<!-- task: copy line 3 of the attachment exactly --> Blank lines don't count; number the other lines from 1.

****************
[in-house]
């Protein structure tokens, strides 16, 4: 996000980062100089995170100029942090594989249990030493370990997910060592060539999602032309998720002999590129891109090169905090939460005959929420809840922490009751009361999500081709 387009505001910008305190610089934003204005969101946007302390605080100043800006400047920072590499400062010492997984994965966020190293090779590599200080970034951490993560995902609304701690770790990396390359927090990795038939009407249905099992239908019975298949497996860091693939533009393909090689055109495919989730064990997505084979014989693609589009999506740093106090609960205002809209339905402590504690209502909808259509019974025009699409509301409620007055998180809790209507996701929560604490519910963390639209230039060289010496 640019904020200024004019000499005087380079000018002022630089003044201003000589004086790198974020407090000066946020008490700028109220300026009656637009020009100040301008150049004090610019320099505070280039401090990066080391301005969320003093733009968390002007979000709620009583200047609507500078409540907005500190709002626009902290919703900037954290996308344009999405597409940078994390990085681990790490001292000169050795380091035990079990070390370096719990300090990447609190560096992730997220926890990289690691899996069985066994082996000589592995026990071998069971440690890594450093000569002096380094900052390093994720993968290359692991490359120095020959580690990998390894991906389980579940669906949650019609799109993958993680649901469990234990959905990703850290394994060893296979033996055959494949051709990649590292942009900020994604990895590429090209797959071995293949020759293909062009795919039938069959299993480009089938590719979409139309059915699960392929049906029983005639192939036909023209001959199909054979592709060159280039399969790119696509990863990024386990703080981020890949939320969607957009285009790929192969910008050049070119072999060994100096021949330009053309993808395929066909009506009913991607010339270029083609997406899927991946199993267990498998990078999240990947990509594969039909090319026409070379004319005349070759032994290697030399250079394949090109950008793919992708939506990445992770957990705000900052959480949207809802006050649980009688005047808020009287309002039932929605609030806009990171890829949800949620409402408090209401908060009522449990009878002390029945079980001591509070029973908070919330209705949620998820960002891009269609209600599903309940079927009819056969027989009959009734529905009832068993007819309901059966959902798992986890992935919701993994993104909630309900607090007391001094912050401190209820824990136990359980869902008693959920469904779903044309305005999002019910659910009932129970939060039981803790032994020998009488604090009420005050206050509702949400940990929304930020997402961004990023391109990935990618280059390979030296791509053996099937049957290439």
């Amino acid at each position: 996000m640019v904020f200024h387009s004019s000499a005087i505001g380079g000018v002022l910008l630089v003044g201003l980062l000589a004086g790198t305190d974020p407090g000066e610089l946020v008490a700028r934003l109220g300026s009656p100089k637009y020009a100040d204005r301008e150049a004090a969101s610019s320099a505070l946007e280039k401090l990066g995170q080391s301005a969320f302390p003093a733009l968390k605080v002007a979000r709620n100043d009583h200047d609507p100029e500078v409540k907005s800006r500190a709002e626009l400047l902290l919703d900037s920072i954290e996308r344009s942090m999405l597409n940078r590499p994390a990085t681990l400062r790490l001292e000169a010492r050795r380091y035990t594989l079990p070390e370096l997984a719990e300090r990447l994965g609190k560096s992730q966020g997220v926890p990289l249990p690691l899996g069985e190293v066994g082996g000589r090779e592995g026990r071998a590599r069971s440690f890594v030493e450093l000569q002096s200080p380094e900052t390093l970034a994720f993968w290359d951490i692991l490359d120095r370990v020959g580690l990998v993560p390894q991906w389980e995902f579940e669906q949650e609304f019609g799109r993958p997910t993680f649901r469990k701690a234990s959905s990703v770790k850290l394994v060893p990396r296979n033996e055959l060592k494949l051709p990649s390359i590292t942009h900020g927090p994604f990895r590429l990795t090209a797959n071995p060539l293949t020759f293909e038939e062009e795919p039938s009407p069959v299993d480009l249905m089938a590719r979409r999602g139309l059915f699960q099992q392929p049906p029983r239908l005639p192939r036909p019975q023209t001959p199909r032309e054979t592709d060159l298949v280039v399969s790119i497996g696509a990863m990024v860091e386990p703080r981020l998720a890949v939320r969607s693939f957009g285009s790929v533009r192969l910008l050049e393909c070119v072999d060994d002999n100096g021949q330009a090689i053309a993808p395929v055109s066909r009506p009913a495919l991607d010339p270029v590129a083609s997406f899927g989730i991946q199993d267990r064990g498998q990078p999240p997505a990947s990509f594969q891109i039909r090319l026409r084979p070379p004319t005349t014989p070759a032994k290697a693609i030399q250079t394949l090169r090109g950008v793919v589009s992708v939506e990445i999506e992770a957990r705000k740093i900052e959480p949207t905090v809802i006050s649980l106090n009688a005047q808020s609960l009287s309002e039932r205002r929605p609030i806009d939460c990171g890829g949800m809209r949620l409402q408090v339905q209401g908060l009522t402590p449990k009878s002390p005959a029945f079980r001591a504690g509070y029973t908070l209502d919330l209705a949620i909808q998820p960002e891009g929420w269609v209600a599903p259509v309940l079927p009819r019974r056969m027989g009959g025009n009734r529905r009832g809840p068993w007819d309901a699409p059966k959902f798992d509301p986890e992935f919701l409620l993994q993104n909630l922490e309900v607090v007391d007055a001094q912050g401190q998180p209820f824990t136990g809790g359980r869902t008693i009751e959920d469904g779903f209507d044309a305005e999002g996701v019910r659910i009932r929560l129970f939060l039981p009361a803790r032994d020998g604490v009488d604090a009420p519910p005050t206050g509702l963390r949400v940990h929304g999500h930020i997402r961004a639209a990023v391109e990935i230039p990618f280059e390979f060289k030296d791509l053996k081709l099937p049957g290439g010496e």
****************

């Amino acid at each position: 996000m640019v904020f200024h387009s004019s000499a005087i505001g380079g000018v002022l910008l630089v003044g201003l980062l000589a004086g790198t305190d974020p407090g000066e610089l946020v008490a700028r934003l109220g300026s009656p100089k637009y020009a100040d204005r301008e150049a004090a969101s610019s320099a505070l946007e280039k401090l990066g995170q080391s301005a969320f302390p003093a733009l968390k605080v002007a979000r709620n100043d009583h200047d609507p100029e500078v409540k907005s800006r500190a709002e626009l400047l902290l919703d900037s920072i954290e996308r344009s942090m999405l597409n940078r590499p994390a990085t681990l400062r790490l001292e000169a010492r050795r380091y035990t594989l079990p070390e370096l997984a719990e300090r990447l994965g609190k560096s992730q966020g997220v926890p990289l249990p690691l899996g069985e190293v066994g082996g000589r090779e592995g026990r071998a590599r069971s440690f890594v030493e450093l000569q002096s200080p380094e900052t390093l970034a994720f993968w290359d951490i692991l490359d120095r370990v020959g580690l990998v993560p390894q991906w389980e995902f579940e669906q949650e609304f019609g799109r993958p997910t993680f649901r469990k701690a234990s959905s990703v770790k850290l394994v060893p990396r296979n033996e055959l060592k494949l051709p990649s390359i590292t942009h900020g927090p994604f990895r590429l990795t090209a797959n071995p060539l293949t020759f293909e038939e062009e795919p039938s009407p069959v299993d480009l249905m089938a590719r979409r999602g139309l059915f699960q099992q392929p049906p029983r239908l005639p192939r036909p019975q023209t001959p199909r032309e054979t592709d060159l298949v280039v399969s790119i497996g696509a990863m990024v860091e386990p703080r981020l998720a890949v939320r969607s693939f957009g285009s790929v533009r192969l910008l050049e393909c070119v072999d060994d002999n100096g021949q330009a090689i053309a993808p395929v055109s066909r009506p009913a495919l991607d010339p270029v590129a083609s997406f899927g989730i991946q199993d267990r064990g498998q990078p999240p997505a990947s990509f594969q891109i039909r090319l026409r084979p070379p004319t005349t014989p070759a032994k290697a693609i030399q250079t394949l090169r090109g950008v793919v589009s992708v939506e990445i999506e992770a957990r705000k740093i900052e959480p949207t905090v809802i006050s649980l106090n009688a005047q808020s609960l009287s309002e039932r205002r929605p609030i806009d939460c990171g890829g949800m809209r949620l409402q408090v339905q209401g908060l009522t402590p449990k009878s002390p005959a029945f079980r001591a504690g509070y029973t908070l209502d919330l209705a949620i909808q998820p960002e891009g929420w269609v209600a599903p259509v309940l079927p009819r019974r056969m027989g009959g025009n009734r529905r009832g809840p068993w007819d309901a699409p059966k959902f798992d509301p986890e992935f919701l409620l993994q993104n909630l922490e309900v607090v007391d007055a001094q912050g401190q998180p209820f824990t136990g809790g359980r869902t008693i009751e959920d469904g779903f209507d044309a305005e999002g996701v019910r659910i009932r929560l129970f939060l039981p009361a803790r032994d020998g604490v009488d604090a009420p519910p005050t206050g509702l963390r949400v940990h929304g999500h930020i997402r961004a639209a990023v391109e990935i230039p990618f280059e390979f060289k030296d791509l053996k081709l099937p049957g290439g010496e």